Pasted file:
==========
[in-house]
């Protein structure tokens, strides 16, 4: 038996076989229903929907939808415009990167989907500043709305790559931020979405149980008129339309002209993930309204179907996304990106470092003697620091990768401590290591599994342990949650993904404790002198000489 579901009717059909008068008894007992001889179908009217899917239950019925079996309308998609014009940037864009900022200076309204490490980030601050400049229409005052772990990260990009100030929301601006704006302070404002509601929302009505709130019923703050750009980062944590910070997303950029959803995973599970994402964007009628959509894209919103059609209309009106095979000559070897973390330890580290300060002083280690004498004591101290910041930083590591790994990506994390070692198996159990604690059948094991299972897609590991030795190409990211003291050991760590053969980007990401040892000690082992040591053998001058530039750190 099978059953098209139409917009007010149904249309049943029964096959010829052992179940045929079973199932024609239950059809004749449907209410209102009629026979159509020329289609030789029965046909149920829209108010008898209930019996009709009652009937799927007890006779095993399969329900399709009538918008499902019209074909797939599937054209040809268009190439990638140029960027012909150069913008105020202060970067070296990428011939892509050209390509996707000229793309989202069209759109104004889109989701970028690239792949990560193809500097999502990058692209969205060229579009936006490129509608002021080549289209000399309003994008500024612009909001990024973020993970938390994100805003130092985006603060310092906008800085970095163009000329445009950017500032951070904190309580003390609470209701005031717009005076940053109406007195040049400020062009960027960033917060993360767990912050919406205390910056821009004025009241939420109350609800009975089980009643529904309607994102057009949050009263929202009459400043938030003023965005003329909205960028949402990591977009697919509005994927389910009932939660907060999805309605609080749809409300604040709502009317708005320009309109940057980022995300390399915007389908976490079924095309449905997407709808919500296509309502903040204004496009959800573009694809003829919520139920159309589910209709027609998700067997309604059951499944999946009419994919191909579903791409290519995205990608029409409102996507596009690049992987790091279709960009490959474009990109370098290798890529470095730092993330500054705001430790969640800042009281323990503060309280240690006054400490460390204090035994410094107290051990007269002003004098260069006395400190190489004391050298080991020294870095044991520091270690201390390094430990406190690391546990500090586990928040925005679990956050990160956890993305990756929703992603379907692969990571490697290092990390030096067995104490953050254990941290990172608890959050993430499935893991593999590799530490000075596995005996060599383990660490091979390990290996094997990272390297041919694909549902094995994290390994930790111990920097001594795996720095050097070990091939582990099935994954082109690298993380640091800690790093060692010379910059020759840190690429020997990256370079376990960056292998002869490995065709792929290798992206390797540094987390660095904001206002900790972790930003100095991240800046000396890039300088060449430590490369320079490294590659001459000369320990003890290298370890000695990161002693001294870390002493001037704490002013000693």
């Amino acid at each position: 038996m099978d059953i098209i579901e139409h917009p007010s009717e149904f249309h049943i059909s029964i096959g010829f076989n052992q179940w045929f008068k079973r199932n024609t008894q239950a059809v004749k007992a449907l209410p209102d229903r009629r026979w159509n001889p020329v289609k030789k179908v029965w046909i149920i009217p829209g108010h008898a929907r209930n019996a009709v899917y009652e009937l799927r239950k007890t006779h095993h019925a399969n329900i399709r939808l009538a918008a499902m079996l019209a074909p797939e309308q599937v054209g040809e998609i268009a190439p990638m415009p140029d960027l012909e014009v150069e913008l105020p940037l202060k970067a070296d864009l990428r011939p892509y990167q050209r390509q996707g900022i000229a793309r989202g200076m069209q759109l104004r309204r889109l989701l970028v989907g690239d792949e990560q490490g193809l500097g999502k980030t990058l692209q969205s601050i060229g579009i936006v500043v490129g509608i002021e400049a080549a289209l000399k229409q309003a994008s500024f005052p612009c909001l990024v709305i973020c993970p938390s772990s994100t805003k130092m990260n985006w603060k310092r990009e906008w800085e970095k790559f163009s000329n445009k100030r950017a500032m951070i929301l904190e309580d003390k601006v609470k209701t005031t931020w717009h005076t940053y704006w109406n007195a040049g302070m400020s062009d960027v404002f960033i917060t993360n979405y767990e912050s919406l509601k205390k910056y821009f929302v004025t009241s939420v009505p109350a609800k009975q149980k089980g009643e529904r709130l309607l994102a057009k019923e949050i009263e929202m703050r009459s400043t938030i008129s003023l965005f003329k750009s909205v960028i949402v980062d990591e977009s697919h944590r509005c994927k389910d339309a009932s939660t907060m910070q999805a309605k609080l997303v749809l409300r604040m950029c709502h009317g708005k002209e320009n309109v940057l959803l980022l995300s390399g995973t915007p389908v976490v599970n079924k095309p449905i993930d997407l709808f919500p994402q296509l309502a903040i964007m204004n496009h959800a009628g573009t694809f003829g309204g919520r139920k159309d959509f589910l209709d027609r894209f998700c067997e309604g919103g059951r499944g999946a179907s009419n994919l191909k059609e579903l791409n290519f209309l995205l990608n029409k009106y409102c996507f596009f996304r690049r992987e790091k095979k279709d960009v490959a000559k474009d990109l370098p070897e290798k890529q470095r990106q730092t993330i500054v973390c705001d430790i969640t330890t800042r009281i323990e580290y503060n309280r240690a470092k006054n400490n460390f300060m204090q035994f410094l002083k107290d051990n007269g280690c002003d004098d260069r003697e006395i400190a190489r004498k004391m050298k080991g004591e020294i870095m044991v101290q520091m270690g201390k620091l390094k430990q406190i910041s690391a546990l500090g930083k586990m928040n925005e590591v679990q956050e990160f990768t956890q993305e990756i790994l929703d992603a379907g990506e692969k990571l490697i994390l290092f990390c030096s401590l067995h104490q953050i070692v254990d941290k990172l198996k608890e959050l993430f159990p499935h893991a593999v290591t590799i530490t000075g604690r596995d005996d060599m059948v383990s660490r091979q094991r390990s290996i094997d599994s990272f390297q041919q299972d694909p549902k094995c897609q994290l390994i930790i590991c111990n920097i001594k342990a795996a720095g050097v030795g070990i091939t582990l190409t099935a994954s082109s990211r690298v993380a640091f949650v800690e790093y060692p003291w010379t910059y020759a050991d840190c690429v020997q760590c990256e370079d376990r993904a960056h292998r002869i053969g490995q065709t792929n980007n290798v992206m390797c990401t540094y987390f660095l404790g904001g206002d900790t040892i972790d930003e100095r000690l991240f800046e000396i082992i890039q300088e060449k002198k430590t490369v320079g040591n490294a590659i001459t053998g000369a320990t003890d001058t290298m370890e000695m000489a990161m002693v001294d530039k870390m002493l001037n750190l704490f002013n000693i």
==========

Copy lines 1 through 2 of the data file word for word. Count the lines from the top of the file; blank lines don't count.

[in-house]
């Protein structure tokens, strides 16, 4: 038996076989229903929907939808415009990167989907500043709305790559931020979405149980008129339309002209993930309204179907996304990106470092003697620091990768401590290591599994342990949650993904404790002198000489 579901009717059909008068008894007992001889179908009217899917239950019925079996309308998609014009940037864009900022200076309204490490980030601050400049229409005052772990990260990009100030929301601006704006302070404002509601929302009505709130019923703050750009980062944590910070997303950029959803995973599970994402964007009628959509894209919103059609209309009106095979000559070897973390330890580290300060002083280690004498004591101290910041930083590591790994990506994390070692198996159990604690059948094991299972897609590991030795190409990211003291050991760590053969980007990401040892000690082992040591053998001058530039750190 099978059953098209139409917009007010149904249309049943029964096959010829052992179940045929079973199932024609239950059809004749449907209410209102009629026979159509020329289609030789029965046909149920829209108010008898209930019996009709009652009937799927007890006779095993399969329900399709009538918008499902019209074909797939599937054209040809268009190439990638140029960027012909150069913008105020202060970067070296990428011939892509050209390509996707000229793309989202069209759109104004889109989701970028690239792949990560193809500097999502990058692209969205060229579009936006490129509608002021080549289209000399309003994008500024612009909001990024973020993970938390994100805003130092985006603060310092906008800085970095163009000329445009950017500032951070904190309580003390609470209701005031717009005076940053109406007195040049400020062009960027960033917060993360767990912050919406205390910056821009004025009241939420109350609800009975089980009643529904309607994102057009949050009263929202009459400043938030003023965005003329909205960028949402990591977009697919509005994927389910009932939660907060999805309605609080749809409300604040709502009317708005320009309109940057980022995300390399915007389908976490079924095309449905997407709808919500296509309502903040204004496009959800573009694809003829919520139920159309589910209709027609998700067997309604059951499944999946009419994919191909579903791409290519995205990608029409409102996507596009690049992987790091279709960009490959474009990109370098290798890529470095730092993330500054705001430790969640800042009281323990503060309280240690006054400490460390204090035994410094107290051990007269002003004098260069006395400190190489004391050298080991020294870095044991520091270690201390390094430990406190690391546990500090586990928040925005679990956050990160956890993305990756929703992603379907692969990571490697290092990390030096067995104490953050254990941290990172608890959050993430499935893991593999590799530490000075596995005996060599383990660490091979390990290996094997990272390297041919694909549902094995994290390994930790111990920097001594795996720095050097070990091939582990099935994954082109690298993380640091800690790093060692010379910059020759840190690429020997990256370079376990960056292998002869490995065709792929290798992206390797540094987390660095904001206002900790972790930003100095991240800046000396890039300088060449430590490369320079490294590659001459000369320990003890290298370890000695990161002693001294870390002493001037704490002013000693």